Administrative burden on micro businesses to be eased?
11th September 2013 | News
The Government has given the go-ahead to measures designed to exempt micro businesses from having to file a profit and loss account with Companies House.
The rule, which will apply to financial years ending on or after September 30th 2013, means that the UK’s smallest firms will be able to draw up an abridged balance sheet and profit and loss account instead.
The measures have been implemented following a consultation that found the existing accounting requirements for firms were far too onerous for the smallest of traders. 1.5 million of the country’s smallest companies could see their administrative burdens eased as a result.
Jo Swinson, Business Minister, said: "Thriving micro-businesses are a vital ingredient for a stronger economy. However, because of their size they don’t always have dedicated finance teams behind them.
"We therefore need to make sure that they can focus on growing their business – rather than completing unnecessarily detailed paperwork.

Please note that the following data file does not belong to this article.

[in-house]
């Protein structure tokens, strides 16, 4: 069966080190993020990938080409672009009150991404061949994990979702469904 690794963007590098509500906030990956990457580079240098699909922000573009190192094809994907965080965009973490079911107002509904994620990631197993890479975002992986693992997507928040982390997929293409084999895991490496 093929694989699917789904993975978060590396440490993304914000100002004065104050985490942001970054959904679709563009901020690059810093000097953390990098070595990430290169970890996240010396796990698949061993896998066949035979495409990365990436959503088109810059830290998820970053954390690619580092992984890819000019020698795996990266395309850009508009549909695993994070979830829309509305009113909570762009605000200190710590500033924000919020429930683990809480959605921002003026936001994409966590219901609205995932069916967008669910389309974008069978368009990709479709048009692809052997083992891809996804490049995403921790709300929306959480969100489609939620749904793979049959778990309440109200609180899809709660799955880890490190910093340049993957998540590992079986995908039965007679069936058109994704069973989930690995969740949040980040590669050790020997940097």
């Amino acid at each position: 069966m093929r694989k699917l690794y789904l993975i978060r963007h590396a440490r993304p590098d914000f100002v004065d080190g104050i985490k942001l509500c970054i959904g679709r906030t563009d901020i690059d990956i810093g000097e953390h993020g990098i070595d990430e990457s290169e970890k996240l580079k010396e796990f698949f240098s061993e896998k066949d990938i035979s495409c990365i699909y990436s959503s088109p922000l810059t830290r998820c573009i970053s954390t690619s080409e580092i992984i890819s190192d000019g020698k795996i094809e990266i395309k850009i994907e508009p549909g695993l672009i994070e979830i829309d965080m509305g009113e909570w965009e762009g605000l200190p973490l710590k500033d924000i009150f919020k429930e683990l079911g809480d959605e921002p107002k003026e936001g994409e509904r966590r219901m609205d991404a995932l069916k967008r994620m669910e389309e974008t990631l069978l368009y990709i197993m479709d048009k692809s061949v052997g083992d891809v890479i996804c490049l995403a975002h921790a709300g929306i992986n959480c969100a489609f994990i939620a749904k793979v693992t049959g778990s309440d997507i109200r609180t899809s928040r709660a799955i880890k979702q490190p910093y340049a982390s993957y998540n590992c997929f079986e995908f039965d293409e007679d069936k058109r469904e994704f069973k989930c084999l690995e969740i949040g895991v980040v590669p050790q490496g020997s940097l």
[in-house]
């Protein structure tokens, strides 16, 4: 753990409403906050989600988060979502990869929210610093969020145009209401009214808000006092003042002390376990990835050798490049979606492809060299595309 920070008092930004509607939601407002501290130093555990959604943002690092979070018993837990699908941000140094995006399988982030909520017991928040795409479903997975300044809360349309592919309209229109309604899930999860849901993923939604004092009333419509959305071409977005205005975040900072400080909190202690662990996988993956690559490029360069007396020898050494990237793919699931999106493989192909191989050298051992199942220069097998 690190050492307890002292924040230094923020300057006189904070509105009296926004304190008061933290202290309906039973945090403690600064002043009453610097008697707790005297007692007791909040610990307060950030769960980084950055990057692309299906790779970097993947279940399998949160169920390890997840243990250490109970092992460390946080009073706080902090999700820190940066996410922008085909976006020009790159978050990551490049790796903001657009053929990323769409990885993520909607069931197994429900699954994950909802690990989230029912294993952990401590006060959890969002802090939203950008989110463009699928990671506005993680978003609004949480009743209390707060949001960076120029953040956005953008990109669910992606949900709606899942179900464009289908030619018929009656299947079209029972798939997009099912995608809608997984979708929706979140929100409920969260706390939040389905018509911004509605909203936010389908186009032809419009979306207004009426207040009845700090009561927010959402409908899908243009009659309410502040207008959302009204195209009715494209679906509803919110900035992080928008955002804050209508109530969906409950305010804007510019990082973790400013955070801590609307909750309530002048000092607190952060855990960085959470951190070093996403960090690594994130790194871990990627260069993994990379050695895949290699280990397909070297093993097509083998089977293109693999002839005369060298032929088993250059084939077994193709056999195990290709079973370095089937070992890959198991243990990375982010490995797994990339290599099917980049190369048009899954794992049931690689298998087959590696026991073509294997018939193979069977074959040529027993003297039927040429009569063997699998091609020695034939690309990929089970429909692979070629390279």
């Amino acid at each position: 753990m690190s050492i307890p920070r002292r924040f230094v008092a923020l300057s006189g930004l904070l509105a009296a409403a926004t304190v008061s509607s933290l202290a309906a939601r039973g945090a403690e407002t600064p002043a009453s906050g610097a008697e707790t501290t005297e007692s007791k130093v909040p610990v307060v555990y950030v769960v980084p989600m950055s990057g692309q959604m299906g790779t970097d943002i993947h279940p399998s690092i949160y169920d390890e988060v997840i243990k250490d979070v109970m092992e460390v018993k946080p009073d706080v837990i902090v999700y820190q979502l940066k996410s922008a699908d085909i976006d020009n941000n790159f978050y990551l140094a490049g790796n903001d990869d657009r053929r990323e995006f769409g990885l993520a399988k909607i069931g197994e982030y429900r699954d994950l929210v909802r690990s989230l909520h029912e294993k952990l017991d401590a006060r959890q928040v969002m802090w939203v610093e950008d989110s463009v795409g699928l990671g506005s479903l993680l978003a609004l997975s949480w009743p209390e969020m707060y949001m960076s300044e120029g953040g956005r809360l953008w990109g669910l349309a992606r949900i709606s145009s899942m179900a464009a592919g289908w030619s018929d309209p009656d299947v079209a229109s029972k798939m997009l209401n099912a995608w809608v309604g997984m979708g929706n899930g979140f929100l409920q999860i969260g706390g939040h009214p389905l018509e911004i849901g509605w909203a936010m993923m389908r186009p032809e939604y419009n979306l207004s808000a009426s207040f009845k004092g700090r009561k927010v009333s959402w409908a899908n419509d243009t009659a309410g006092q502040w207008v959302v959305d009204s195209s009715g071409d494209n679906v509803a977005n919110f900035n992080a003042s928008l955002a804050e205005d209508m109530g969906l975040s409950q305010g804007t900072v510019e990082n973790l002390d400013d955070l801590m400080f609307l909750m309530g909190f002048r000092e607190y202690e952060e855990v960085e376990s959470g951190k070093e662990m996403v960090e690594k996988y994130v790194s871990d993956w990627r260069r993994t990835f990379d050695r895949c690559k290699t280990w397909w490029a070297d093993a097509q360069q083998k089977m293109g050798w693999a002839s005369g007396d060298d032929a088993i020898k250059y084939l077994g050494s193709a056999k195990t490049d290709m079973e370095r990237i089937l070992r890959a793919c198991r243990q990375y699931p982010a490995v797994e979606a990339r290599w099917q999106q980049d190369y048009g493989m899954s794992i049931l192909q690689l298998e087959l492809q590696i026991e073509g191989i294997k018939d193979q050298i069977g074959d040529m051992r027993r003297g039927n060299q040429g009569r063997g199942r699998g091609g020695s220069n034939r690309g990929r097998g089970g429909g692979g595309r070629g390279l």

"The measures announced today are just one of the ways we’re cutting bureaucracy, letting micro-businesses get on with running their enterprises and creating jobs."
In order for micro firms to be eligible for the administrative exemption, which is entirely voluntary, a trader’s company must have 10 employees or fewer, and show a balance sheet under £316,000, with new turnover of £632,000 or below.
However, despite the government’s claim to be cutting red tape for the smallest companies, nine out of 10 businesses believe that the UK’s regulatory environment has not improved in the last year.
New data from the Institute of Chartered Accountants in England and Wales (ICAEW) revealed that 70 per cent of firms are unfamiliar with the state’s ‘one in, two out’ policy, which means only one rule should be introduced for every two that are removed.
Nevertheless, just 13 per cent of those familiar with the policy are confident it will help to reduce the regulatory burden on their own business, suggesting the vast majority of firms do not expect it to succeed.